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Vegetable IPM Updates Archive
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How to Interpret Test Results Conducted to Evaluate Herbicide Injury in Lettuce (Oct. 5, 2011)

There are three major herbicides that have been used in the production of lettuce in Arizona for the past 40 years. Kerb, Balan and Prefar are used alone or in combination on almost every acre of lettuce grown in the state. The three are all preemergence herbicides that work by inhibiting root growth in developing seedling weeds. Under some conditions, all three can produce crop injury that ranges from slight stunting and chlorosis to death. Symptoms of crop injury are marginal chlorosis, stunting, irregular development of the coteledon and early true leaves and inhibition of both the primary and lateral roots. Other factors can cause crop injury and produce similar symptoms. These include salt and nutrient toxicity , saturated soils, environmental stress from cold, heat, wind, disease and other factors. Symptoms of herbicide injury are sometimes confused with the symptoms caused by these other sources of injury. The most common diagnostic tool used to evaluate herbicide injury in lettuce is to take soil and or tissue samples from the effected field and have them run by a laboratory. Most laboratories use gas chromatographs (GC) and liquid chromatographs (HPLC) for analysis. Standard extraction and detection methods are costly but accurate and precise. Once results are obtained, however, there have been no guidelines available to interpret what they mean. The method most often used to evaluate if reported levels are toxic has been to compare results from injured and uninjured areas in a field. If levels are significantly different between the two, it can indicate possible herbicide injury. This method is relative, imprecise and sometimes misleading. We conducted a project to establish quantitative guidelines for evaluating herbicide injury in lettuce. To access the project and the results with guidelines click: Herbicide Injury In Lettuce.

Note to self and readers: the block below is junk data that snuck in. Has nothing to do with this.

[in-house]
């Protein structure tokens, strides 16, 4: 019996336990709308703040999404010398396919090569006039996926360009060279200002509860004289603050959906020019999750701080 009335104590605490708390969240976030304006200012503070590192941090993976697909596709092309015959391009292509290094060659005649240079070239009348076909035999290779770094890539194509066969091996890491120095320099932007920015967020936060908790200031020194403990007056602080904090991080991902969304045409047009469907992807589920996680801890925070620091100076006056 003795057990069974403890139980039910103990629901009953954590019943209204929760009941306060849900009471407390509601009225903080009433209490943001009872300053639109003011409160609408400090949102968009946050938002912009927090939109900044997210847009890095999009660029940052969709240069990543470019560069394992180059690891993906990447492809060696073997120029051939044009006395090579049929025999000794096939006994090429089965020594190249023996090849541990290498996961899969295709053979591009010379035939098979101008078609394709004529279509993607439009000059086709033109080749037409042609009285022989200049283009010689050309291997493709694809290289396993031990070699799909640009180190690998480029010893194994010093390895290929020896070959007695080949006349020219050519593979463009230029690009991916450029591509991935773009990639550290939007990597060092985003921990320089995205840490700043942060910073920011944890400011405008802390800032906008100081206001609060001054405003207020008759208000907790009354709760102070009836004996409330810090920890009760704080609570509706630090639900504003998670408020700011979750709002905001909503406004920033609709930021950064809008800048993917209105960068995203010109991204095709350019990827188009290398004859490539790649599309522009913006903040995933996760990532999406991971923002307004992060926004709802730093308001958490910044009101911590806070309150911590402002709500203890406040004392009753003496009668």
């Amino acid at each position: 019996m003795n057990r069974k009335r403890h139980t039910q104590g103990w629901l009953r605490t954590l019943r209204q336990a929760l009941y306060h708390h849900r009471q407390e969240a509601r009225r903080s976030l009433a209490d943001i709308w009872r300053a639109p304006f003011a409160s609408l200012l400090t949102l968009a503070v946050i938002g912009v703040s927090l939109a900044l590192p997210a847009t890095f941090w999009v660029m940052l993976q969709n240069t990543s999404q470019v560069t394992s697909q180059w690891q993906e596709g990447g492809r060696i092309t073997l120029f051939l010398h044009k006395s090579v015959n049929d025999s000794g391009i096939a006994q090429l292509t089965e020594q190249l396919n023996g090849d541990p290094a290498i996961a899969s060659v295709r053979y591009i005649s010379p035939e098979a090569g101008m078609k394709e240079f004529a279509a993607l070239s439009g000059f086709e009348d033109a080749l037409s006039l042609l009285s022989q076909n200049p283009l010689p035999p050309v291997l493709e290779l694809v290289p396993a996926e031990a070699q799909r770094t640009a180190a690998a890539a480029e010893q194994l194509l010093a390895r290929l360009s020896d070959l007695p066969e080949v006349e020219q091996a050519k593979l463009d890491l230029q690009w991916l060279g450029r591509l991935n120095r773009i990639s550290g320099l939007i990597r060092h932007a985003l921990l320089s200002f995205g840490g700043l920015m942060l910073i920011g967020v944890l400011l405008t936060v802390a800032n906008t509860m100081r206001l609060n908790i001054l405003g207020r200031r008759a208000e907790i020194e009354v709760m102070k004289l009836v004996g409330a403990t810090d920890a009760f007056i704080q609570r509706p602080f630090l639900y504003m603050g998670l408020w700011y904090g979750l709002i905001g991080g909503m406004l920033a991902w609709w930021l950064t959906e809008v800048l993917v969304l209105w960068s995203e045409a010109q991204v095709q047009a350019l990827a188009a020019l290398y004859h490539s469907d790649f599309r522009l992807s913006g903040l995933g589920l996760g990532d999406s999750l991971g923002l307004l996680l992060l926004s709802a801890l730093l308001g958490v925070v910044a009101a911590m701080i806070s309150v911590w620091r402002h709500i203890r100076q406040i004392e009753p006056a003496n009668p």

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For questions or comments on any of the topics please contact Marco Pena at the Yuma Agricultural Center.
College of Agriculture, The University of Arizona, Tucson, AZ.

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